You’ve heard about coaching, and how it is the latest thing for personal and professional development. Perhaps someone is raving about it. Perhaps you’ve seen the adverts promising success and wealth in shouty tones. Appealing, so you decide to have a go. Simple, right?
Hold on: let me give you six scenarios that show how coaching is not for everyone. Which one describes you?
Scenario 1: You have a supportive manager
And even better, one who is ready, willing and able to coach you on the job. As coaching takes hold in more workplaces, managers have opportunities to increase their managerial repertoire to include a coaching style in the way they lead their teams. Are you one of the lucky ones to have such a manager? Make the most of it!
Scenario 2: You just want to let off steam.
Although this does happen in coaching sessions occasionally – it’s only human – your coach will soon steer the conversation into a different, more reflective direction to help you work through whatever set you off. If you are more interested in going through the issue in minute detail, and reliving an incident without intending to turn the experience into something you can learn from, you are really looking for a rant facilitator, not a coach. A night in the pub with some friends is probably what you need.
Scenario 3: You’re not ready to explore the question or issue.
In fact, you’re not convinced there is an issue to start with! You’ve been told to go to coaching, or you’ve been persuaded to. Maybe you feel an obligation to see a coach and you don’t want to look ungrateful. Perhaps you don’t see the issue as an issue and you’re not willing to spend time en mental energy on it. Whatever the reason; if you are not ready to engage with whatever someone else has told you you need to address through coaching, coaching is very unlikely to work, and will certainly be off to a very rocky start.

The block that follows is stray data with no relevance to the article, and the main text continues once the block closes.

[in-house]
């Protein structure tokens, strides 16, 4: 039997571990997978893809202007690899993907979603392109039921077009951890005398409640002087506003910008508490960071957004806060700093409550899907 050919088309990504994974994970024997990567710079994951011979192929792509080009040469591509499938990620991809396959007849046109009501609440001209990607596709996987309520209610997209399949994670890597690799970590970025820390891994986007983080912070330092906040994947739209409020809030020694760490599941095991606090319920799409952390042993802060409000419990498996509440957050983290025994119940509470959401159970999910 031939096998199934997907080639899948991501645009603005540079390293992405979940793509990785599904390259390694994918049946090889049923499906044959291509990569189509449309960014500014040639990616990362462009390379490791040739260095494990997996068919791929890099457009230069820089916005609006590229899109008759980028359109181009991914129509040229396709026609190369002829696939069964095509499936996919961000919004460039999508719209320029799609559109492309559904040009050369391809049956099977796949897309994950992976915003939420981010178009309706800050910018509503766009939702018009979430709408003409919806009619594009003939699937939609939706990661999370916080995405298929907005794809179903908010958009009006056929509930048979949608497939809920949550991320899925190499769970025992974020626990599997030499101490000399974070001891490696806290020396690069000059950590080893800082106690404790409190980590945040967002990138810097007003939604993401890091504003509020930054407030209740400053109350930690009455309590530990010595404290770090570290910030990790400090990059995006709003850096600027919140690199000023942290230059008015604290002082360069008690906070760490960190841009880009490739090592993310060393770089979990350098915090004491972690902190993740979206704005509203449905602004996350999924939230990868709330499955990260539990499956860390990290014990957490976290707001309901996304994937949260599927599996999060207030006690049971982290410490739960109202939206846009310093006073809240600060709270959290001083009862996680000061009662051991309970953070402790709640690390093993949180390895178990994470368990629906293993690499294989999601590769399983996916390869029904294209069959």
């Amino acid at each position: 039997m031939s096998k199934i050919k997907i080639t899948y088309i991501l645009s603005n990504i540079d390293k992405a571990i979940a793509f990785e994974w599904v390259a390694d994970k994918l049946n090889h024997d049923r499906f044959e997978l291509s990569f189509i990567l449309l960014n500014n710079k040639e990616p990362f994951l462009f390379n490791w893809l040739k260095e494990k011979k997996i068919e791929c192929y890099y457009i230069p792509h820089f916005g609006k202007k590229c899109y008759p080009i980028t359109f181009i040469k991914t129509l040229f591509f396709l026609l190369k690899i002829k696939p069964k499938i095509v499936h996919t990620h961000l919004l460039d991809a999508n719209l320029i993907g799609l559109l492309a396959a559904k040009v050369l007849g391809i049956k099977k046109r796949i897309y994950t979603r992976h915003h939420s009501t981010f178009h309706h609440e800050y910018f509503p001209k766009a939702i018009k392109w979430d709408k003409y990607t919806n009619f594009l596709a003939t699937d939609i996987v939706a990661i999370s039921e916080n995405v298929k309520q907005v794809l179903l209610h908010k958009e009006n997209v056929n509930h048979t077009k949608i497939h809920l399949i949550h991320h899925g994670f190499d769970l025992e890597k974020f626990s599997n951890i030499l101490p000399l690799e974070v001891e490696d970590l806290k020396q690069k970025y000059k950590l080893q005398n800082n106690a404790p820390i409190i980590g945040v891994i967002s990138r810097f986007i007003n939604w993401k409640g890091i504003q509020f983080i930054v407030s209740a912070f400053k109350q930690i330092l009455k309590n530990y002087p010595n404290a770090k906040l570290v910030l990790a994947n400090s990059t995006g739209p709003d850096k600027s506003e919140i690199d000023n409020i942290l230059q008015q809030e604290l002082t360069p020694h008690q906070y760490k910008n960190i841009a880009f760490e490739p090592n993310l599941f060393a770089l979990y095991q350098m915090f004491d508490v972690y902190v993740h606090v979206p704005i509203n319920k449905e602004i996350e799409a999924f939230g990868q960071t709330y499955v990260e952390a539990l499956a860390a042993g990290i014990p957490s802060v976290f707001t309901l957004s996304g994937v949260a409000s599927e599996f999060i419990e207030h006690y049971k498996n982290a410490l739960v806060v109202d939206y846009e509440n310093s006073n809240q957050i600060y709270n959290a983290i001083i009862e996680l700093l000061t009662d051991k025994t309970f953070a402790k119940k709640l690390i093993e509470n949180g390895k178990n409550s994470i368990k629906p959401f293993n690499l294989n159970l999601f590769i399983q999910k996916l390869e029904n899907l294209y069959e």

Scenario 4: You’d rather someone sorted you out.
You know there’s an issue which needs working on, and you’re looking to someone else to provide you with the solution. That doesn’t sit easily with coaching, which looks to support the individual to find the solution for themselves. Few coaches will sit down with you and map out a plan for you – be weary of those that do. You’re probably dealing with an adviser of sorts, and you’ll want to ask them some questions about what qualifies them to advise you.
Scenario 5: There isn’t really anything to talk about…
Which doesn’t mean you have no challenges to deal with, it just means that you have the natural support and resilience in your (professional and personal) life to deal with things successfully. People go through life without ever having coaching, while others work with a coach for a number of weeks or months and happily move on afterwards.
Scenario 6: You’re after a quick fix.
Coaching does have the potential to open a can of worms, and sometimes it takes two, three sessions for the real issue or question to emerge. Much happens in between sessions too – clients take away ‘homework’ and experiments to try out, while the coaching process itself can take months to complete. It needs time, effort and a degree of patience in almost all cases, which is important to bear in mind.
So, having read all this, has your perception of coaching shifted, and I so, how?